A Matter of Life

Breathing Bad

Dr Ambrish Mithal is chairman and head, Endocrinology and Diabetes Division at Medanta, The Medicity, Gurgaon
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Outdoor pollution increases the risk of diabetes, not just lung disorders

LIVING IN MODERN Indian cities is like living in a gas cauldron. Thirteen of the world’s 25 most polluted cities are located in India. Delhi, for example, is twice as polluted as Beijing, and ten times more than London. Air pollution can cause an increase in numerous diseases, the most obvious being lung disorders like asthma, bronchitis and pneumonia. Over the years, it has become evident that several other serious, potentially life threatening conditions—heart disease, stroke, cancer and kidney disease—are also linked to air pollution.

New research tells us we may have to add more to this list. Diabetes has also been found to be linked to air pollution. Diabetes in Indian cities has increased almost tenfold in the last four decades. One of its striking features in India is the rural-urban divide. Diabetes prevalence rates in metros are more than double those in rural areas. While this has been attributed to reduced physical activity and dietary changes, there has always been a concern that other factors could be contributing to this staggering increase in diabetes overall, and in particular, the rural-urban differences.

Data over the last few years suggests that air pollution may be playing a role in this rise of diabetes. Air quality or outdoor air pollution is represented by the annual mean concentration of particulate matter, PM 10 (particles smaller than 10 microns) and PM 2.5 (smaller than 2.5 microns), which are about 25 to 100 times thinner than human hair. In a landmark study published in the Lancet (‘Planetary Health’) this June, researchers at Washington University and the US Veterans Affairs’ Clinical Epidemiology Research Center followed 1.7 million veterans with no prior history of diabetes for 8.5 years. Increasing PM 2.5 levels were found to be associated with rising diabetes. This association was evident even at levels of particulate matter normally considered safe. As particulate matter crossed 12 mcg (the recommended upper limit), 24 per cent of people developed diabetes. Overall, it was estimated that 14 per cent (3.2 million) of all new cases of diabetes worldwide in one year could be attributed to air pollution. Highly polluted countries like India and Afghanistan are the worst sufferers. It is worth recalling that the average level of particulate matter (PM 2.5) in Delhi last year was above 200 mcg, which is about twenty-fold higher than the acceptable range. This research study also opens up the possibility that reducing pollution may reduce diabetes rates across countries, particularly in heavily polluted countries like India.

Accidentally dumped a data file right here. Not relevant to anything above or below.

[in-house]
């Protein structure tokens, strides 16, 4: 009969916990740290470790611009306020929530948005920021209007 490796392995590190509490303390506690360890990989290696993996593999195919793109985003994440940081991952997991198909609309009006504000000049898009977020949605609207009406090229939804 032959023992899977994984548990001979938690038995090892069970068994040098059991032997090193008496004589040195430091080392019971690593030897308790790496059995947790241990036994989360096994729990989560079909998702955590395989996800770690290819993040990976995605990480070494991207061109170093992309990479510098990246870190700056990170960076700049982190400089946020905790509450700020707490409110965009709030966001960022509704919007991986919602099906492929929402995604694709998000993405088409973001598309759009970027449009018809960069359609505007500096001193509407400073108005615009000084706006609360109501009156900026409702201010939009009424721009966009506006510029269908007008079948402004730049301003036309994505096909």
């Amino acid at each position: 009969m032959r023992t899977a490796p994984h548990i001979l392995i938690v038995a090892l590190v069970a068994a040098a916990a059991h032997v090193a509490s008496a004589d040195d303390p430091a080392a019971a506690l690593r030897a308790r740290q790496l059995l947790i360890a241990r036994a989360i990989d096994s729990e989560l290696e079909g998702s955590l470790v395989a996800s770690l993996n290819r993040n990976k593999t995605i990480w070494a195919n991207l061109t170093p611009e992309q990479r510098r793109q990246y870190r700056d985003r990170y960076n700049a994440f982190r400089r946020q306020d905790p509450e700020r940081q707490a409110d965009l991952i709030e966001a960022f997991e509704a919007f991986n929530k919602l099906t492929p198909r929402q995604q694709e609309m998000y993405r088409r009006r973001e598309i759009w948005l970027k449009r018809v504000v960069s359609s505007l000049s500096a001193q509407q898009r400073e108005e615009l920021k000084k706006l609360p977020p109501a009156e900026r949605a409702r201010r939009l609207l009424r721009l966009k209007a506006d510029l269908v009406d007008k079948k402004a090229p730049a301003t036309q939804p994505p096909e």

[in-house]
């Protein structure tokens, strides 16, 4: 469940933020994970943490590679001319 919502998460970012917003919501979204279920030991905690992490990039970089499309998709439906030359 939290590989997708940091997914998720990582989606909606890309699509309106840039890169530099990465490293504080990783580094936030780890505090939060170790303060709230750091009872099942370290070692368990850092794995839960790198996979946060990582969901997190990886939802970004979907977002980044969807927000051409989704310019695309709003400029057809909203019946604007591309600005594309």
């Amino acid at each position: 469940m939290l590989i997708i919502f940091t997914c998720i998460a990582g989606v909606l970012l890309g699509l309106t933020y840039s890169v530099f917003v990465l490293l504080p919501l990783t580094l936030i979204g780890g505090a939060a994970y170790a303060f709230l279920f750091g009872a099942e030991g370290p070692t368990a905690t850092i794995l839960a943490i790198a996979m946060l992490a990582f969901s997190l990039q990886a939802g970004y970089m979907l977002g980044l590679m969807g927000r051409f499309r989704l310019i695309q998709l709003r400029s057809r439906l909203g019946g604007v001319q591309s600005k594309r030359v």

How does air pollution increase the risk of diabetes? Tiny particulate matter (PM2.5) enters our bloodstream via our lungs, causes oxidative stress and excites inflammation in fat tissue, leading to insulin resistance. It may also reduce insulin production. Outdoor air pollution can affect diabetes in less direct ways too. Polluted environments are often a reason for people to avoid outdoor activity, including walking. Reduced physical activity plays a major role, both in increasing diabetes rates and aggravating complications. The stress produced by living in polluted environments may by itself aggravate the risk of diabetes.

A question I’m asked repeatedly pertains to the safety of outdoor activities in a polluted environment. One of the chief ways to combat pollution is to reduce the use of emission-producing modes of transport like cars, the main emitters of PM2.5. This will necessarily increase walking or cycling. If people are reluctant to walk or cycle because of the poor quality of air, there will be greater use of cars, increasing pollution and further deterring people from walking. A study by the University of Cambridge showed the health benefits of walking or cycling outweigh the negative effects of pollution. Dr Mark Atinio, the lead author of the study, is quoted as saying even in Delhi people would need to cycle over five hours a week before the risk outweighs the benefits. So don’t shun outdoor physical activity, even in Delhi. However, during peak pollution in winter, it may be prudent to wear a mask and avoid early morning outdoor activity. Exercise in the middle of the day may be impossible given the hectic lifestyles and lengthy commutes of most metro dwellers. Instead, indoor exercises may have to be resorted to. Breathing exercises like anulom- vilom , a yoga practice, are very effective in clearing your airways of accumulated dust and dirt.

There is an urgent need for effective policies to reduce pollution. In India, it may mean abolishing crop burning, reducing the use of cars, relocating polluting industries and imposing stricter norms on construction, among other measures. The addition of diabetes to the ever-growing list of pollution- associated health disorders only adds gravity to an already grim situation.